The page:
Saturday, July 13, 2013

Making your marriage last even with PTSD

Making your marriage last even with PTSD
De-tour Combat PTSD Survivor's Guide
Kathie Costos
July 13, 2013

When I wrote FOR THE LOVE OF JACK HIS WAR MY BATTLE it wasn't about saving marriages of "normal" couples. It was about saving marriages like mine. Being married is hard enough but when you add in Post Traumatic Stress Disorder, the odds of staying together are pretty slim. We had been together for 20 years by the time it was done so I figured I had a lot to share and more than enough experience to prove that it was not impossible once couples had access to the knowledge I had to learn from clinical books and making plenty of mistakes.

By the time we met, at the age of 23, I was already divorced. My ex-husband tried to kill me. The last thing I wanted was to fall in love again and live with someone else. Jack was getting divorced too. Two failed marriages topped off with what my Dad called "shell shock" back then. While what war did to many war fighters was not new, it was all new to me. I never really paid much attention to my Dad, a Korean War veteran, or to my uncles, all WWII veterans. I didn't plan on paying attention to what he did ten years before we met. Much like his ex-wife, I didn't want to hear him talk about it. That changed when I fell in love and wanted to know about all of it.

In one of the clinical books I read the words Post Traumatic Stress Disorder. All of the signs were in him. Then I wanted to know more about Vietnam. I figured the more I knew the better our chances of staying married were. After all, by then he was my best friend. The signs of PTSD when it was mild weren't that bad but I had no clue from anything I read it could get worse.

It is hard enough being married but when you add in something no other couple you know are going through it, it makes it worse. You get bad advice. You walk away from conversations when friends are talking about tiny issues as if they are ready to get divorced over. In my mind I was thinking "If they only knew what real problems were they would think they were lucky and stop complaining."

We have been married since 1984. The best advice I can give is marry your best friend. If you can love them and know them for what is best within them and still love them when you notice what you don't like, you are half way there. I could be myself with him and we had a pretty strong foundation when we got married. That got us through the hellish days when PTSD was as bad as it could be.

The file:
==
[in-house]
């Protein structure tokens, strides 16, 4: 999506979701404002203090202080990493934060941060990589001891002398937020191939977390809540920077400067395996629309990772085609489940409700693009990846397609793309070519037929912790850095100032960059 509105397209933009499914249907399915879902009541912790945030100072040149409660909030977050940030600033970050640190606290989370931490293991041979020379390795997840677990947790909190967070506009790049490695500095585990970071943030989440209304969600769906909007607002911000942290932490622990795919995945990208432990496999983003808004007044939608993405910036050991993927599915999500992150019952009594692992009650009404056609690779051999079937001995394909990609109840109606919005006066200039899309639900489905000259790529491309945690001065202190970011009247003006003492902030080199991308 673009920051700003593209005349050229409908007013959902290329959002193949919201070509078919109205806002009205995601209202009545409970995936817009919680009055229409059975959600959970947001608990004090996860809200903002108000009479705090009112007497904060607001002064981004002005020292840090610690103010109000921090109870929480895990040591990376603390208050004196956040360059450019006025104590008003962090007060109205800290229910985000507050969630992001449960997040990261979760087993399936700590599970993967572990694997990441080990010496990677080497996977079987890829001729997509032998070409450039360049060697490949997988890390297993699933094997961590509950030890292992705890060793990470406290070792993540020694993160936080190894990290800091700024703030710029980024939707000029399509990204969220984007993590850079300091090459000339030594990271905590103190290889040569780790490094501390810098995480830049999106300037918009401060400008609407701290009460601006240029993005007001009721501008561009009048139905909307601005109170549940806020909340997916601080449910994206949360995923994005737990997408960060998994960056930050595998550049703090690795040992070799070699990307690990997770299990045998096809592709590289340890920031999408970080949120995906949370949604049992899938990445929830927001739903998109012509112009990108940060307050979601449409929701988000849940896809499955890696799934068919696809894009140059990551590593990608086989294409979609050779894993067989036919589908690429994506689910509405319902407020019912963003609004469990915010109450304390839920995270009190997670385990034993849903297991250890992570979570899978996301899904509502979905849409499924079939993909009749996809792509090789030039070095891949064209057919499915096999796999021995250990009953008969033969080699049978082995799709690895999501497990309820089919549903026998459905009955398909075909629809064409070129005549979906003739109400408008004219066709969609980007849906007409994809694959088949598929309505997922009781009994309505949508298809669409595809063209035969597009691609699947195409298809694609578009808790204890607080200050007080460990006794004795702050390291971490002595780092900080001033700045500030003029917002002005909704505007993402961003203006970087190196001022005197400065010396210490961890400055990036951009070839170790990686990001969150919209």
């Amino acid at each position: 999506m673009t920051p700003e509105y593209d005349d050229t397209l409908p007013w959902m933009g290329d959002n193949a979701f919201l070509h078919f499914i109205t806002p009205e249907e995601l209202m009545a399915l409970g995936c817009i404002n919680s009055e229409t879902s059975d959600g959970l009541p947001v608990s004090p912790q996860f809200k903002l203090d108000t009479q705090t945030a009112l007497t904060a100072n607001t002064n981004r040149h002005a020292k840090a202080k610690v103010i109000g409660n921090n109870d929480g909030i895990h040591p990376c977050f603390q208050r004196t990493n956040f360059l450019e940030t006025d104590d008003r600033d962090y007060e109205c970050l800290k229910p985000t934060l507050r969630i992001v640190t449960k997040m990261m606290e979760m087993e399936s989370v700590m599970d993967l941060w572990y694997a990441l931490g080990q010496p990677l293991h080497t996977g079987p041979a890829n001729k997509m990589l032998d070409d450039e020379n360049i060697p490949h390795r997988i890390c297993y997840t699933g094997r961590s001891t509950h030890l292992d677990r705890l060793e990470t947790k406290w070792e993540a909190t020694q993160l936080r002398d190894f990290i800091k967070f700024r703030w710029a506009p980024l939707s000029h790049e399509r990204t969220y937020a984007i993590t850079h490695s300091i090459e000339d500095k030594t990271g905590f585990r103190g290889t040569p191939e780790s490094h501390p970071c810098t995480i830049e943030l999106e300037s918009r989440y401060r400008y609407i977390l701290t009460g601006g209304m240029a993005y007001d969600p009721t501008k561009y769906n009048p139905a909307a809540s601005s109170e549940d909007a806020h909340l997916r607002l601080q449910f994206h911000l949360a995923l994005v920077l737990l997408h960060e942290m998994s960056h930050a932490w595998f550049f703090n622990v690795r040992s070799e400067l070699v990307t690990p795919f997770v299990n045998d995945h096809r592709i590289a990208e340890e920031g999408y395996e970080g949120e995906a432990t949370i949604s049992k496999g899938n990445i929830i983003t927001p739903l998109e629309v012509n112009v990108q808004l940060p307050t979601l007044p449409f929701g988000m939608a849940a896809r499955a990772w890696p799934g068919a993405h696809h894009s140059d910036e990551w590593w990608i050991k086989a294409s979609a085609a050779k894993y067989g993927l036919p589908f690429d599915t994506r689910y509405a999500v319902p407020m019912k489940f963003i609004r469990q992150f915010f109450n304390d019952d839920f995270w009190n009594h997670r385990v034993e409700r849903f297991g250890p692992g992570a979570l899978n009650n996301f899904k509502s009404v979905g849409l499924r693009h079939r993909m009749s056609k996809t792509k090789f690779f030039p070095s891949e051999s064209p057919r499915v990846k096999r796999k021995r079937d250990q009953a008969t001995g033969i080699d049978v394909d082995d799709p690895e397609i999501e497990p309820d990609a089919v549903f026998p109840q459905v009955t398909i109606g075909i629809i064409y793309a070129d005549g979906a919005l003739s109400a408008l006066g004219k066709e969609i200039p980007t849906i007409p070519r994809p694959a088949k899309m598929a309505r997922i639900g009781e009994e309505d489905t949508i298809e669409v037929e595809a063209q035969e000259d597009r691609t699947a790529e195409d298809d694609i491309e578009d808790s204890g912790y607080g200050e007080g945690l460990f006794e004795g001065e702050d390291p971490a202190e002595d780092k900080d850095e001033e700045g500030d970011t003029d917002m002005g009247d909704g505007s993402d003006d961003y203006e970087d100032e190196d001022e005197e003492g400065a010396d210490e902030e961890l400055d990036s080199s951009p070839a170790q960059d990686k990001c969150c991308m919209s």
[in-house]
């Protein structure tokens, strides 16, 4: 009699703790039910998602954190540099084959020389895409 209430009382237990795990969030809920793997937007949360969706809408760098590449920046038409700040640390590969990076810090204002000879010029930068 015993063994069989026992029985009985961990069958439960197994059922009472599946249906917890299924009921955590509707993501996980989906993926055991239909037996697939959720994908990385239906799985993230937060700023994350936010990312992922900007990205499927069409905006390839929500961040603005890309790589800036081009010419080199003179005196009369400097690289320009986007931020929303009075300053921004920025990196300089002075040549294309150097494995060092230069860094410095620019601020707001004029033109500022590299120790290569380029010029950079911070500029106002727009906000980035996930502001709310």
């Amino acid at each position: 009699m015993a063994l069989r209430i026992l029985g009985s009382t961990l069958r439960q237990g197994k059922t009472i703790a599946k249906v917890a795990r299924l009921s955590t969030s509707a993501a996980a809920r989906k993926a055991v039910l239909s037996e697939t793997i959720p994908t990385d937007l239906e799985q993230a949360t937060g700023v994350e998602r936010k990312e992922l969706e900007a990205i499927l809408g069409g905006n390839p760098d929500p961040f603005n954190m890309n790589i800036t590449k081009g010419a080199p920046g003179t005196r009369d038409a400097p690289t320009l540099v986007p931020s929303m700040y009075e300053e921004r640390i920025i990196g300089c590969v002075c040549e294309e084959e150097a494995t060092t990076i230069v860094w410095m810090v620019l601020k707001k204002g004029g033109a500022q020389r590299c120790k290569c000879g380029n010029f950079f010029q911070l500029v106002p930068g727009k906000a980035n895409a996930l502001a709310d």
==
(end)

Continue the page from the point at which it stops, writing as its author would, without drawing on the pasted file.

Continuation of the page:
Then once you know who they are, warts and all, you need to know as much as you can about PTSD. Once you understand why they act and react the way they do, you'll know what you can do to not only help them, but help yourself deal with the worst until you arrive at a point when it all becomes normal to you. You not only help them heal, your marriage will be stronger. Our's is. My husband taught me a lot about what love really is because of all the love he has inside and showed me what courage truly is because no matter what he went through, he fought back for our sake.

The New York Times has a great series started on making marriages last. This one is about being married to a Vietnam veteran.

Marrying a Veteran Was Cool. Then It Got Difficult.
New York Times
Published: July 12, 2013

Booming’s “Making It Last” column profiles baby boomer couples who have been together 25 years or more. Send us your story and photos through our submission form.

Lonni and Sue Leroux met in 1972, shortly after he returned from serving in the Vietnam War, and married a year later. Today they live in Mendon, Vt., where Sue worked for Aetna insurance company and Lonni sells real estate and coaches high school football. They have two adult children. A condensed and edited version of our conversation follows.

How did you meet?

Sue: At a party shortly after I graduated from college in Indiana and moved to Middletown, Conn., to work. Lonni was one of the guys who came to drive my roommate and me — not dates, just a ride. But at the party we started having a really nice conversation. When it wrapped up he said, “I really enjoyed meeting you, you seem like a really nice person, but you’re probably a —” and he used a profanity.

Lonni: I wanted a reaction. I wanted to see if she was really as nice as she seemed, and she was nice about that, too.

How did you begin dating?

Lonni: I was still in school at the University of New Haven, so I wasn’t looking for a relationship. But one of my roommates kept telling me she really liked me, and unbeknownst to me, he was telling her I really liked her.

Sue: I did like him. He was so handsome and a little bit older than my friends because he had just gotten out of the service.

Lonni: I went to Vietnam in 1968 and served for four years. But I came back and the first thing I did was get out of my uniform. I didn’t want anyone to know I was in the service. The public wasn’t exactly greeting us at the airport; they weren’t thanking us for anything. They thought we were just killing babies and burning villages. It was a different world.

Sue: I thought it was cool that he was in the service. My mother was an Army brat and my dad was a veteran, so to me being a veteran was cool.
read more here

If you have been married for a long time, submit to the New York Times and share your story with them. These younger families need all the help they can get. If we show them how to survive with PTSD veterans, they have a better chance of making it work in marriages that are in trouble. Give them hope by telling how you did it.

No comments:

Post a Comment